For a country with a such a rich democratic history, it’s a hard fact to accept that we have one of the most centralised political systems in the Western world.
Whitehall controls around 95% of the UK’s tax revenue and is responsible for 75% of our public spending. This imbalance has resulted in successive inhabitants of Numbers 10 and 11 Downing Street seeing local governments as a tool to deliver on priorities set in the capital – not as equal partners. Few politicians are fond of giving power away, which makes them susceptible to one of the greatest policy misdemeanours there is: that one size can fit all. It doesn’t.
It should come as no surprise that when power is unequally distributed, so too are opportunities. While few neighbourhoods boom with creativity and dynamism, countless left-behind towns struggle to create opportunities for their local youth. So stark are the differences seen across Britain that the Centre for Social Justice (evoking Benjamin Disraeli) recently depicted our country as ‘Two Nations’, deeply divided by inequality. It is a description which rings painfully true.
Worryingly, the CSJ’s report shows that this inequality changes people’s perspective of the life around them. While an average person in Britain rates almost all features of their local life positively – from the town centre to childcare – people from the most deprived neighbourhoods have a much more negative outlook on every aspect. More specifically, they are actively more anxious about their communities, crime, addictions and employment opportunities. They are more likely to be suffering from mental and physical health problems or living through a family breakdown. A high-functioning democracy and economy requires everyone to be able to have the best shot in life, and that’s clearly not the case at the moment.
One answer to this is to turn on the spending taps. However, that is not a viable option at this point. We are already living with a historically high tax and spend economy. Increasing the burden on the taxpayer even further may be a short-term jab in the arm, but it won’t be a sustainable investment.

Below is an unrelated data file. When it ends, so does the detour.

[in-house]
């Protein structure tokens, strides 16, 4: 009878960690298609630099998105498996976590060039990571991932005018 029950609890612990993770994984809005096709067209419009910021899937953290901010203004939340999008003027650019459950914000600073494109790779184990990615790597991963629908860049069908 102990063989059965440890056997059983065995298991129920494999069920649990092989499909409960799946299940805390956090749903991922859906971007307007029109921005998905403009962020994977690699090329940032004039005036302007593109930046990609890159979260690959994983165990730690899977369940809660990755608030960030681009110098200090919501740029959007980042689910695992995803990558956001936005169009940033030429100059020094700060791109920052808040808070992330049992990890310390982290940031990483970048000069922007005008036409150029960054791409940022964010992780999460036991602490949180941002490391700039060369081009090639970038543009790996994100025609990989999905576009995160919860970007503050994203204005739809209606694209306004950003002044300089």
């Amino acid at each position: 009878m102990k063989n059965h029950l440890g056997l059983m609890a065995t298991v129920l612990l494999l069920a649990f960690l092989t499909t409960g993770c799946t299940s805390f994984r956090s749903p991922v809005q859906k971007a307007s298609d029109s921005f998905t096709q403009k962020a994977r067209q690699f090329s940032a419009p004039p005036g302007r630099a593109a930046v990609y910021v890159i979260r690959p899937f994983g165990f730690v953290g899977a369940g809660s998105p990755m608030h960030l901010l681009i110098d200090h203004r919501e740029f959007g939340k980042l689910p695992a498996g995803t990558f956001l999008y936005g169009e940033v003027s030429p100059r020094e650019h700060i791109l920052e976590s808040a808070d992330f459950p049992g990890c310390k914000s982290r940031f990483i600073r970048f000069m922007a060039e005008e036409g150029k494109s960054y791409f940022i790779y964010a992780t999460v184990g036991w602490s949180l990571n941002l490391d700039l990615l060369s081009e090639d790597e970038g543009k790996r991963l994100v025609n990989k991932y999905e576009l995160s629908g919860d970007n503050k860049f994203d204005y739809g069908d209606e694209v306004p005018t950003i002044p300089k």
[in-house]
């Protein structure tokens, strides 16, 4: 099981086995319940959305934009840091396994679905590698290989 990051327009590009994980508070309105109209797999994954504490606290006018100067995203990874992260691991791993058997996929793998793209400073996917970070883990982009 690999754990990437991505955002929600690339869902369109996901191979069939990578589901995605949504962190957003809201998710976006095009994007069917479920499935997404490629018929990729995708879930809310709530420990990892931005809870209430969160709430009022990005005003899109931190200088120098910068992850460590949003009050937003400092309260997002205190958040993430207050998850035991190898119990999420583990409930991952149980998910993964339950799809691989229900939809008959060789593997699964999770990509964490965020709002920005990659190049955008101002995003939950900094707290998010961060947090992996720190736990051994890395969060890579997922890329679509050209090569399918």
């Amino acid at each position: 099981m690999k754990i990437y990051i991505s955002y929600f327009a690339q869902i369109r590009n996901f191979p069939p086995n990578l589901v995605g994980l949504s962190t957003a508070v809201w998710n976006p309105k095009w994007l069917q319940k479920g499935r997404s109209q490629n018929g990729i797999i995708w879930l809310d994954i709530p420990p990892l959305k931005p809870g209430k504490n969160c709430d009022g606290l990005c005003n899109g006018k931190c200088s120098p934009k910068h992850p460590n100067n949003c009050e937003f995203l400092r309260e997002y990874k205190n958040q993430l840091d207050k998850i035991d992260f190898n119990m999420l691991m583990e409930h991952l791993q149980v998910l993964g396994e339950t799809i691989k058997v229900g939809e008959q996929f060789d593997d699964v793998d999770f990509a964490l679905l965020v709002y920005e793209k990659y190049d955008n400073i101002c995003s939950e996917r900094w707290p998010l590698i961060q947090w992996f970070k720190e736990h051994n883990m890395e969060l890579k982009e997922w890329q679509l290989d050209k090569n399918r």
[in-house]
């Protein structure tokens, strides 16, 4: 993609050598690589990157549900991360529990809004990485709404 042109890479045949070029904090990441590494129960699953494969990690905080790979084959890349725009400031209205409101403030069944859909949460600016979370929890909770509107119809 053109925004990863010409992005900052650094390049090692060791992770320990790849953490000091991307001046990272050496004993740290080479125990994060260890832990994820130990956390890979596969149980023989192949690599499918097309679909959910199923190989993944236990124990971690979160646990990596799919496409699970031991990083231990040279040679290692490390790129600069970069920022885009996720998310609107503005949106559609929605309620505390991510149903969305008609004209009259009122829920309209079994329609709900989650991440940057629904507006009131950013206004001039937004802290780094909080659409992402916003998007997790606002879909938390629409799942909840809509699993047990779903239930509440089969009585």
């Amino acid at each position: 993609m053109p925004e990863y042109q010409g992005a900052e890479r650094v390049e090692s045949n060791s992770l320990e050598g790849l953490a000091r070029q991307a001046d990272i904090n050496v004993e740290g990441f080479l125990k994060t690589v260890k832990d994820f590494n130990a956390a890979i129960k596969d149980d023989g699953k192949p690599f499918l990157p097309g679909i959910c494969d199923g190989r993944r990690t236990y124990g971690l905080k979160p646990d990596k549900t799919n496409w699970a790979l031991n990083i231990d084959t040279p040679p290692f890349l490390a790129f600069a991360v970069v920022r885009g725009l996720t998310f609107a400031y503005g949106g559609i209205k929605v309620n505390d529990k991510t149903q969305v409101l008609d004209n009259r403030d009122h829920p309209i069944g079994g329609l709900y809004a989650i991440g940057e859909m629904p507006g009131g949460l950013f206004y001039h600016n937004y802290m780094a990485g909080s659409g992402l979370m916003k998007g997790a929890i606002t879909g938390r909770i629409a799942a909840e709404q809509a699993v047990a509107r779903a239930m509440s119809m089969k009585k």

Fixing a problem of this scale requires structural change. And this should start by trusting communities more to make critical decisions on their local economies. Right now, too much regional investment is dictated by the centre. Inefficiency is at the heart of this system. It causes bidding wars among local political and economic actors, who try to lobby Whitehall to change policies or to direct investment to fit the needs of local people. Elected councils’ powers cannot match the influence of civil servants – they are “rewarded” with resources if their bids can get approval.
From a business perspective, this stasis is crippling. There can be no confidence in investing locally – employing local people, building infrastructure, putting down roots – when the majority of planning happens in London. It is opaque and blows with the wind of political change. Levelling up was once the future for local economies. Nobody is talking about it anymore.
It doesn’t need to be this way. Since the first Tony Blair government, devolution has been a constant talking point. Under David Cameron and George Osborne, a system of metro mayors has successfully been introduced, helping places like Manchester, Birmingham, Teesside and Bristol take decisions into their own hands. Yet despite this, their powers – especially fiscal ones – remain limited, and since 2010, local government funding has been cut by around 40%. In the past decade, Whitehall has taken over the management of more public services, with little positive impact. The top-down reorganisations of our schools, courts, hospitals and care homes didn’t improve them.
Devolution is the right track but the version we are faced with is half-cooked. We need to give more autonomy to local councils and mayors. Looking to combine and coordinate multiple delivery systems in areas as diverse as housing, nutrition, disability, health, child welfare, and workforce services is almost impossible on a national scale.
On a regional scale, however, things become more manageable. We should consider integrating social services into local governments’ agendas and removing duplication. Councils should be judged on their performance in running these services, not on how well they can lobby Whitehall.
Localising these services will provide improved access, better health outcomes and increased efficiency in our social services. It would also give local communities the power and resources to prioritise according to their needs, direct investment and lead policymaking from the ground up. As we head towards the next round of local elections, and a general election shortly thereafter, now is the time to be brave and look to empower our regional leaders with the financial resources to do their job.
As Mayor, Andy Street has made a real difference in the West Midlands, where my own business, Rigby Group, is one of the region’s largest private companies. He will do even more if given the resources. I believe the same assessment would be true for Andy Burnham of Manchester and other local elected authorities across the UK. Let’s hope the pending manifestos take regional empowerment one stage further.
For levelling up to be anything more than a pithy slogan, power and resources must be localised. If we’re to truly empower our local communities, Whitehall must learn to let go.
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